What is groundwater?
With all the rivers, streams and lakes we have above ground, it's easy to forget that beneath our feet underground is a whole wide world of water that we rely on everyday, but rarely see. In fact, almost 99% of all of the liquid freshwater on Earth is in the form of groundwater! Groundwater is a common source of drinking water around the world and in the United States, where it supplies about 51 percent of the total population, and 99 percent of those living in rural areas.
Put simply, groundwater is the water found underground in the spaces between pieces of rock, like sand and gravel, and in the cracks that form in huge layers of solid rock. It usually gets there from rain and snowmelt that soaks into the ground, where it seeps through soil and other shallow rock material before landing in an aquifer—a layer of gravel, sand, or rock where all of the cracks and spaces are filled with water. In the Portland area, the groundwater we drink lives in three different aquifers: the Blue Lake Aquifer, the Troutdale Sandstone Aquifer, and the Sand and Gravel Aquifer. The Columbia South Shore Well Field (CSSWF) sits above these aquifers and draws water in multiple places from all three.
But groundwater doesn't just stay still. Over a long enough period of time, the water in an aquifer can seep into a river or lake, or even appear at the ground surface again as the source of a spring. And like the water levels in a lake or river, the level (or elevation) of groundwater in an aquifer changes over time and with the seasons, too. It's part of water's never-ending journey as it falls from the sky, moves through the earth and, eventually, is drawn up to the sky again.
How much groundwater do we have?
In strictly unscientific terms, a lot.
The Portland area is rich in water, and while some local aquifers have lower groundwater levels now than they did before the region's population boom in the 1990s, our aquifers are not in long-term decline like those in some areas of the country. Portland's groundwater comes mainly from rainfall and from the Columbia River's water filtering slowly and deeply into the subsurface. With more than 20 wells in the well field, our groundwater supply can provide as much as 80 to 95 million gallons of drinking water per day.
The three aquifers that we pump water from are part of the Portland Basin, a 900-square-mile geologic area. The Basin was formed by converging tectonic plates and Columbia River Basalt flows, and filled in with more than 1800 feet of sediment deposited by the ancestral Columbia River and ice-age cataclysmic floods. The basin extends north to the Lewis River in Washington, south to the Clackamas River, west to the Portland Hills (Tualatin Mountains), and east to the Western Cascades, and is bisected by the Columbia River.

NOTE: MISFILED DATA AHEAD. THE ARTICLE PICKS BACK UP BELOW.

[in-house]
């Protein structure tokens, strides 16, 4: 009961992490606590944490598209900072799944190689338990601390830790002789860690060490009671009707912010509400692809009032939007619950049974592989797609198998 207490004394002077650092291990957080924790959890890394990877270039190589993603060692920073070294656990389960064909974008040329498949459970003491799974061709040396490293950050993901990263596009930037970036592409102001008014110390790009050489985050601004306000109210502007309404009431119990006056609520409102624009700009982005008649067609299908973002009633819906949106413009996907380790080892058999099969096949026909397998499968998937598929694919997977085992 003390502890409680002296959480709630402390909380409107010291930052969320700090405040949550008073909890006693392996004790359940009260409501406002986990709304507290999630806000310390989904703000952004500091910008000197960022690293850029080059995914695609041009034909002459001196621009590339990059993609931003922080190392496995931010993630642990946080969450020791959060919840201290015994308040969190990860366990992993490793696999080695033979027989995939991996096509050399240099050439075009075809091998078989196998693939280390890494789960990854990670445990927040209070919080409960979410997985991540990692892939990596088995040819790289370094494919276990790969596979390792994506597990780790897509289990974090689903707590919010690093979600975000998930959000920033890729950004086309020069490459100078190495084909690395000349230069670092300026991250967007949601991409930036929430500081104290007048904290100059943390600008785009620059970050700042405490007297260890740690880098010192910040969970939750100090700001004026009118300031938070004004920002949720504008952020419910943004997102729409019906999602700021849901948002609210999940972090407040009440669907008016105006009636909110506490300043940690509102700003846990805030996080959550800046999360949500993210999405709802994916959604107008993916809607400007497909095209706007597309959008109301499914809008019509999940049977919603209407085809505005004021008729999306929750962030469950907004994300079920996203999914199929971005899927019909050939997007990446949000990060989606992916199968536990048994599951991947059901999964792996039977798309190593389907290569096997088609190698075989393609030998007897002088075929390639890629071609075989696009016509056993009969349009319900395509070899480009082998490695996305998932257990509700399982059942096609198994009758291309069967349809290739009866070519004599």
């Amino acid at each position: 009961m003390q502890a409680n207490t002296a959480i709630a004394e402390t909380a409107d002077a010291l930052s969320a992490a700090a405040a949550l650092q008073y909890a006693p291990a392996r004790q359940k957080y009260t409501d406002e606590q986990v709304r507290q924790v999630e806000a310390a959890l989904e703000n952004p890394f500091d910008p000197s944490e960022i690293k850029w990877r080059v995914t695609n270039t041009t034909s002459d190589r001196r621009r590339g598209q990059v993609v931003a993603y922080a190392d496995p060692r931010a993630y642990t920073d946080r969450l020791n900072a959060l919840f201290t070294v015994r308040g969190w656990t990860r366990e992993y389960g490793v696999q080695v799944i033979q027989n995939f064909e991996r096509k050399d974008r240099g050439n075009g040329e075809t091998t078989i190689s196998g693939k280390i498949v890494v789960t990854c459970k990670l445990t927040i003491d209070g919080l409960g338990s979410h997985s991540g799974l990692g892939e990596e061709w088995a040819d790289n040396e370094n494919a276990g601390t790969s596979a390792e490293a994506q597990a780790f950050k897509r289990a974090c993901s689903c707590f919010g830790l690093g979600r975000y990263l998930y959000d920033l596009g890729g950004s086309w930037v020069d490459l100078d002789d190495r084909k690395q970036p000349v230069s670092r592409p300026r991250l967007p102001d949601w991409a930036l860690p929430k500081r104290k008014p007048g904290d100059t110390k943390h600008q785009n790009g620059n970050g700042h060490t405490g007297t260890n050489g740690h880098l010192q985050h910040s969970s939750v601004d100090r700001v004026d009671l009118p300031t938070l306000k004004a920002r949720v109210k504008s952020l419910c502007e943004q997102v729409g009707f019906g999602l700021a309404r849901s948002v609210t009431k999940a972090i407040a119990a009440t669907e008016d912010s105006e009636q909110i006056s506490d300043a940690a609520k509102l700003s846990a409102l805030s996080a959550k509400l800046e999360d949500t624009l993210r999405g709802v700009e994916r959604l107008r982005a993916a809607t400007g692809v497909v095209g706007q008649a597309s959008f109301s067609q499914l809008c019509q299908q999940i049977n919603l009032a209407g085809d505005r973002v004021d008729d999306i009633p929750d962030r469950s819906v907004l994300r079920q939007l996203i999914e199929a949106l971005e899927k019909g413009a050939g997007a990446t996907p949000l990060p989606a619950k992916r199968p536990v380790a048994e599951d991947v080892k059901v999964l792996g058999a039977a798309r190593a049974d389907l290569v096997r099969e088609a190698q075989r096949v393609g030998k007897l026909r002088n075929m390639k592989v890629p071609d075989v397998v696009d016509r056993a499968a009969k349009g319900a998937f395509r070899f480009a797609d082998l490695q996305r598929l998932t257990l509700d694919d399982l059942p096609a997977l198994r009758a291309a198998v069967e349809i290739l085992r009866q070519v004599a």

How do we get the water out of the ground?
Digging wells and pulling clean water from underground is a method that dates back several thousand years in human history. Most wells in historic times were dug by hand and manually drawn, often with the help of animal labor. A wide variety of techniques and styles of wells have been developed and used over the millennia, but they all follow the same basic idea: dig a hole and pull up the water. Of course, groundwater wells these days are a pretty sophisticated operation that rely on complex engineering, specialized equipment, and mechanical horsepower instead of the real thing. It's a simple concept, but one that's that's been modernized through human innovation to deliver water to large urban regions, such as ours.
Inside Portland's well field are more than 20 wells, housed in concrete underground vaults that dot the area east of the Portland airport near the Columbia River. Inside these nondescript mounds of earth is a high-tech system that tracks aquifer water levels and ensures the well is ready to go when needed. Each well pulls from one of the three aquifers at varying depths and, when powered up, pumps that water to the central Groundwater Pump Station. Huge pumps then push the water uphill for five miles to the underground reservoirs at Powell Butte. Once there, it's blended with the water from Bull Run before it enters the extensive system of pipes that delivers water to homes and businesses using the power of gravity. In an emergency situation where the Bull Run supply is entirely offline, the water leaving Powell Butte to our customers can also be 100% groundwater.
Why do we use groundwater?